5 Reasons to Travel to China

Before I moved to China, I wasn’t very interested in traveling to the country.

Sure, I wanted to see the Great Wall. But that was pretty much all I cared about.

A lot of fellow travelers have expressed a similar sentiment when I talk to them about the country. They’re just not that interested. It seems dirty. It seems bleak. It seems boring.

I get it.

But after living in Shenzhen, China, for eight months, as well as traveling around the country, I realized that I had known nothing about this place before moving there. I think the reason I was only interested in the Great Wall was that I didn’t really know anything about China except that The Great Wall was there.

Surprisingly, China is freaking awesome.

Let me tell you five reasons why China should be on your Travel Bucket List.

More blog posts about China:

Let’s Go to … Shenzhen, China!

Moving to China? 5 Things to Buy Beforehand

5 Things I’ll Miss (and NOT Miss) About China

Peking duck Beijing China
GLORIOUS Peking Duck in Beijing!

1. Local Food

I’ve said it before, and I’ll say it again. World travel is really just an excuse for me to eat ridiculous food. Binge-eat ridiculous food, if we’re being honest.

China has eight official regional cuisines. If you really want to get into the nitty-gritty, each of China’s 23 provinces has its own cuisine.

Yeah, so basically it’s a foodie’s paradise.

If you visit Beijing or any surrounding towns, you’ll want to try Peking Duck.

If you travel to Western China, you’ll get your taste of Sichuan food, AKA super, super spicy and flavorful dishes.

Yue cuisine is common in the Guangdong area, or the Southeast. In this region, you’ll want to try congee for breakfast.

I lived in Shenzhen, which is in the Guangdong Province. Since Shenzhen is such a new city, immigrants from rural areas make up a huge part of the population. Which was awesome, because that meant they brought all their culinary skills with them!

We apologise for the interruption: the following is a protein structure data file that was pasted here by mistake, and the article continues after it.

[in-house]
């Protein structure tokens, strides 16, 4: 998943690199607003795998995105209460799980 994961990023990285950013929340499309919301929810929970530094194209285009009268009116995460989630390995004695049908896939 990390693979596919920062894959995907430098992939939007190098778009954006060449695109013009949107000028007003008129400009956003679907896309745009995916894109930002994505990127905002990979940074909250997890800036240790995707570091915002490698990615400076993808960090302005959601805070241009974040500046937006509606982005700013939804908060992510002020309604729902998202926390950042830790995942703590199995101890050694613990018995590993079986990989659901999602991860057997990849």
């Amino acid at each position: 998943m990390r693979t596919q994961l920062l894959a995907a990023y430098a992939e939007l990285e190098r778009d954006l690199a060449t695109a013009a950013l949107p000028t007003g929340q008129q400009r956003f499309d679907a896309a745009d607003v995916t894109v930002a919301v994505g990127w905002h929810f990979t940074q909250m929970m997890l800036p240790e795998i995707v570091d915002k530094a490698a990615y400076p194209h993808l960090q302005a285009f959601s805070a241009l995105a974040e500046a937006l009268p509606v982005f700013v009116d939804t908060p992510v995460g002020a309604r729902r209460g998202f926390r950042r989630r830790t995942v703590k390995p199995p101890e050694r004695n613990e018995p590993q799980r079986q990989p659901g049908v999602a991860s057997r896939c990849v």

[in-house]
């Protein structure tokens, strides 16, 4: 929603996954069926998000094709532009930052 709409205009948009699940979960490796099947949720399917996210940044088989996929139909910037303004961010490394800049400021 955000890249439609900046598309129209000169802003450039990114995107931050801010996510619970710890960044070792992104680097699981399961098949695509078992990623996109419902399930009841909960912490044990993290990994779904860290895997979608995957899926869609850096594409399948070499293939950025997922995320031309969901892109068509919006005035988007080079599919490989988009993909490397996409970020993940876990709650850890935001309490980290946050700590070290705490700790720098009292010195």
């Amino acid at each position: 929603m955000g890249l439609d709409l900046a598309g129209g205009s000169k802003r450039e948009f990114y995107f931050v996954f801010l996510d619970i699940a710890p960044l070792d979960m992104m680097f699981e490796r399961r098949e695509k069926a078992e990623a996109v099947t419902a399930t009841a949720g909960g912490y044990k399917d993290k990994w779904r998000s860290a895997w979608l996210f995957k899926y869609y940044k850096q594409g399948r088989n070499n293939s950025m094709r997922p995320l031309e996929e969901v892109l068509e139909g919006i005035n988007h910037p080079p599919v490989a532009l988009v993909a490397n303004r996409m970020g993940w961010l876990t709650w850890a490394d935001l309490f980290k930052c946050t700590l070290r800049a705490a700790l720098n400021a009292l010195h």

As a result, we could find almost any Chinese regional cuisine within a fifteen-minute drive from our apartment. It was magical. And fattening.

meals in China

2. Bang for Your Buck

Okay, yes, paying for a flight to China can be expensive. Although I seriously recommend checking out Skyscanner for the cheapest flights. (If you’re somewhat flexible on your flight dates, click the “search by month” button. HUGE money saver!)

But once you’re in China, life is crazy cheap.

I’m talking decadent meals for $3. Hotel rooms for $20. 30-minute cab rides for $10.

It’s a budget traveler’s ideal country.

Granted, it depends on where you go in China. Traveling to Hong Kong (yes, technically part of China) is definitely going to cost you more than going to Guilin.

The Forbidden City China
The Forbidden City

3. History

The Great Wall. Enough said.

Fun fact: An insane amount of people died building the great wall, and their coworkers would just kind of tumble them off the wall and keep building. So the Great Wall is kind of just a huge tomb.

Okay, that was the funnest of facts. Kind of morbid, actually.

All that to say, China is an ancient country with tons of interesting history.

Visit the Forbidden City in Beijing. The Terracotta Army in Xi’an. The silk road in … well, a lot of places. Dang, that thing is long.

Yangshuo, China
Yangshuo, China

4. Scenery

Once again … The Great Wall. Enough said.

But once again … I’ll say more.

Frankly, China’s mountains are underrated. Here are a few suggestions of terms to type into Google if you want to get your travel porn itch scratched:

Rainbow Mountains, China.

Yellow Mountains, China.

Zhangjiajie National Forest, China.

You’re welcome.

When my brother decided to move to China, he typed Most beautiful town in China into Google, and Guilin popped up. So he moved to Yangshuo, a suburb of Guilin.

I visited him in Yangshuo last January, and HOLY MOLY, Google was right!

Chinese children

5. Friendly People

While the Mandarin language sounds harsh, the Chinese people definitely are not. On the contrary, they’re generally very friendly.

Chinese people are always willing to help you out when you’re lost. Granted, they might not always give good directions, but it’s the thought that counts!

They’re also always excited to see foreigners, so you’ll probably have people asking you to take photos with them.

That aspect of life in China can get old when you live there for a long time. But if you’re just in the country for a short trip, it’s actually pretty endearing!

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